The Amazing Race: Demystifying the Tour de France
Forget the doping. Forget the scandal. Forget Lance Armstrong. Don’t get distracted by the noise. The Tour de France is the world’s most fascinating race. For 80-plus hours over 20-plus days, the world’s fittest men bike over 2000 miles through the hallowed French countryside, through the Alps and the Pyrenees, towards the finish-line on the most famous of boulevards, Paris’ Champs-Élysées.Contrary to the popular American perception of the Tour, it isn’t just a single competition. The Tour is actually made up of several concurrent competitions, known as classifications: the points classification (green jersey), which awards points to riders for reaching designated checkpoints and finishing stages in or near pole position; the mountains classification, which awards points to riders for climbing designated hills and mountains at or near pole position (polka dotted jersey); the young rider classification, awarded to riders under 25 with the best overall time (white jersey); and of course, the general classification, awarded to riders with the best overall time (the famous yellow jersey). Sprinters compete for green and (limited) climbing specialists for polka dots. The most complete riders–really, the best climbers and time trialists–chase the coveted white and yellow jerseys.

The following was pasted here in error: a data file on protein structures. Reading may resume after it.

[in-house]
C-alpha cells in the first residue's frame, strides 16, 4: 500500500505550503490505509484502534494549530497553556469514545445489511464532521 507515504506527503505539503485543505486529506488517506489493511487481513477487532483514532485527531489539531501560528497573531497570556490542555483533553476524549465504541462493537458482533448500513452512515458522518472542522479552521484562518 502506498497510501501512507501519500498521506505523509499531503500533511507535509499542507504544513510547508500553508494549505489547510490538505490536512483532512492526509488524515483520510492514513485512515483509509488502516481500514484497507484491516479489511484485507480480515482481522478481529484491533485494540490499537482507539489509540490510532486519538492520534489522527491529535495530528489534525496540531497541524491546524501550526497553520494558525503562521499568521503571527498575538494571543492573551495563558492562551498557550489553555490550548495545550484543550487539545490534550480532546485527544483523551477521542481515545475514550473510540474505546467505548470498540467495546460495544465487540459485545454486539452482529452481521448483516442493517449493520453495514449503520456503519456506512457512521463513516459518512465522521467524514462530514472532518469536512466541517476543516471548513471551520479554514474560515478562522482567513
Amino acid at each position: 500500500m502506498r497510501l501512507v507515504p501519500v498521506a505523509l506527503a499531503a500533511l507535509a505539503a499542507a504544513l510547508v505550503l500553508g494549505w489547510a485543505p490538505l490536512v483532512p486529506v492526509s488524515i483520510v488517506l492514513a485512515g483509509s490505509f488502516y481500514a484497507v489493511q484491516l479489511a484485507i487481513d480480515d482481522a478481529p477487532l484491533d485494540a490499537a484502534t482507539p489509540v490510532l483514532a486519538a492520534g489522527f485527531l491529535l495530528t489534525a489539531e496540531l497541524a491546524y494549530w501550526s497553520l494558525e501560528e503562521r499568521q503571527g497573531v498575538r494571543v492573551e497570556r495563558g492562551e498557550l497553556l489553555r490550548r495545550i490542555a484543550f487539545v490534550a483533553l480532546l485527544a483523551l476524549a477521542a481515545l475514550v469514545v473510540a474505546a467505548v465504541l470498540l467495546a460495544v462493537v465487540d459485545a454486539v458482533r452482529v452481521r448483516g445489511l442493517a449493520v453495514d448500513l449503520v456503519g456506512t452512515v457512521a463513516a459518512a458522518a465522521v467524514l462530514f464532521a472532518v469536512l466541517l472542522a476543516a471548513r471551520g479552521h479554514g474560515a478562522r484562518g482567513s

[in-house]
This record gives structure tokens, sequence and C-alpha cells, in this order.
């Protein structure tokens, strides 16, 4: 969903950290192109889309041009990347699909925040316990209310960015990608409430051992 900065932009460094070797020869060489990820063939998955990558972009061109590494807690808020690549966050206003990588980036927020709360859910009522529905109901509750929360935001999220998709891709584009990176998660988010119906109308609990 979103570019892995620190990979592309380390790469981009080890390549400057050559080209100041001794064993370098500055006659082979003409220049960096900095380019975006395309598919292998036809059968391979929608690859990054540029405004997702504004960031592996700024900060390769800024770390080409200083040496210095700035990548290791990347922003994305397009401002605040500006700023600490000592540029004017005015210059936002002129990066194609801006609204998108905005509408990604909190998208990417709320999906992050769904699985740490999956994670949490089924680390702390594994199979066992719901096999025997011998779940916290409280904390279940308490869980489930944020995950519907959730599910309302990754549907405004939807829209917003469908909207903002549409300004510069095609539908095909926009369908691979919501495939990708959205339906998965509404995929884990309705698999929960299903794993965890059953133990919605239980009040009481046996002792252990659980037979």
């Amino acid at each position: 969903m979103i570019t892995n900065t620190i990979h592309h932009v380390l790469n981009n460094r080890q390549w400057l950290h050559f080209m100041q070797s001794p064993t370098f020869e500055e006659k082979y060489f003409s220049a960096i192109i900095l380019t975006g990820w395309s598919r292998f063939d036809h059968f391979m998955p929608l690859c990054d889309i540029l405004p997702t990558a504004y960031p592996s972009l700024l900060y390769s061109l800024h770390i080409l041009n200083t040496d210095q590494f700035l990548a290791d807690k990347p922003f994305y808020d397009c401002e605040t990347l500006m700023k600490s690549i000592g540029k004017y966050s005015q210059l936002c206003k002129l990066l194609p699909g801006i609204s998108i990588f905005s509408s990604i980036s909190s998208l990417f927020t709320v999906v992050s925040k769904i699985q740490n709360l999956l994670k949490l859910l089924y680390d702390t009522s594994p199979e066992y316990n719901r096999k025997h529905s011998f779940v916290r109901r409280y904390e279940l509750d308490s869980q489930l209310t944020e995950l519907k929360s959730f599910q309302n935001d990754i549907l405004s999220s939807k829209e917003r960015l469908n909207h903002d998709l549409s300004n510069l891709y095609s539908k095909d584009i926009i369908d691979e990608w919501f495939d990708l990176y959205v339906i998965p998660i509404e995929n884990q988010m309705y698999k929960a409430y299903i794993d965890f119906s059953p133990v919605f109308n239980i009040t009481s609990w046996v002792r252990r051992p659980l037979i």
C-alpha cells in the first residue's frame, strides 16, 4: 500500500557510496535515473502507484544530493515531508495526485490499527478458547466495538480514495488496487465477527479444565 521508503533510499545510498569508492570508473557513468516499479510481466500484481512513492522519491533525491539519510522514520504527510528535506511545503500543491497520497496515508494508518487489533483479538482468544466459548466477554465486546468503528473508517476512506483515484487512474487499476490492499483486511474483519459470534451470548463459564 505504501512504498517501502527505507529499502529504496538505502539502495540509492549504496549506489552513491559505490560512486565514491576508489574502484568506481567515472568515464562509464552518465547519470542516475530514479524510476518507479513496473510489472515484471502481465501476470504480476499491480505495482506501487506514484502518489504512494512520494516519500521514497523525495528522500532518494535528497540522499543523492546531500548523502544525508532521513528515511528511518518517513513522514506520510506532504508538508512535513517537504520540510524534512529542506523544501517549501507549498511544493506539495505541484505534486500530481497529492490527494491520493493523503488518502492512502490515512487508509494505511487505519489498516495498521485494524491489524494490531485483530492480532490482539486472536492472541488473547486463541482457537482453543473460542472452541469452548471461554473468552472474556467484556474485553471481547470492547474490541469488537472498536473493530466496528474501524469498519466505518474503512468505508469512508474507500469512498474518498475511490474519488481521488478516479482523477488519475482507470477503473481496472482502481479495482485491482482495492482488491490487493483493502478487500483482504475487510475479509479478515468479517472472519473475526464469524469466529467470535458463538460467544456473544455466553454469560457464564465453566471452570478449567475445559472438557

Cycling is unique among sports–it bends our understanding of the difference between “team” and “individual”. The Tour is an individual competition that requires the participation and selfless sacrifice of an entire team. The race is made up of roughly twenty teams of nine riders. Even though each individual rider is nominally competing for the same titles, each team is usually built to support just one individual–known as the team leader–in his pursuit of either the green or yellow jersey, the two most important classifications. The other riders on a team are known as domestiques, which literally translates to “servants”. Their sole purpose is to support the team leader in achieving his individual goal, protecting him and doing whatever is necessary to help him in his quest for individual glory–in the end, a domestique is only as successful as his leader.Sometimes, though, team hierarchy can be cloudy. For instance, in 2009, Astana featured the heavily favored 2007 champion Alberto Contador, and an older but no less confident version of Lance Armstrong. Armstrong, nominally Contador’s domestique, was certainly seeking to win the Tour for himself in his comeback bid. Over the first week, the two attacked each other on and off the course until Contador was able to assert himself in the Pyrenees–against team orders–late in the Tour’s seventh stage. Still, Armstrong did not truly cede team leadership until Contador definitively proved himself to be the Tour’s strongest rider with a phenomenal solo attack in the Alps in stage 15. Contador went on to win the Tour, with a defeated Armstrong finishing third.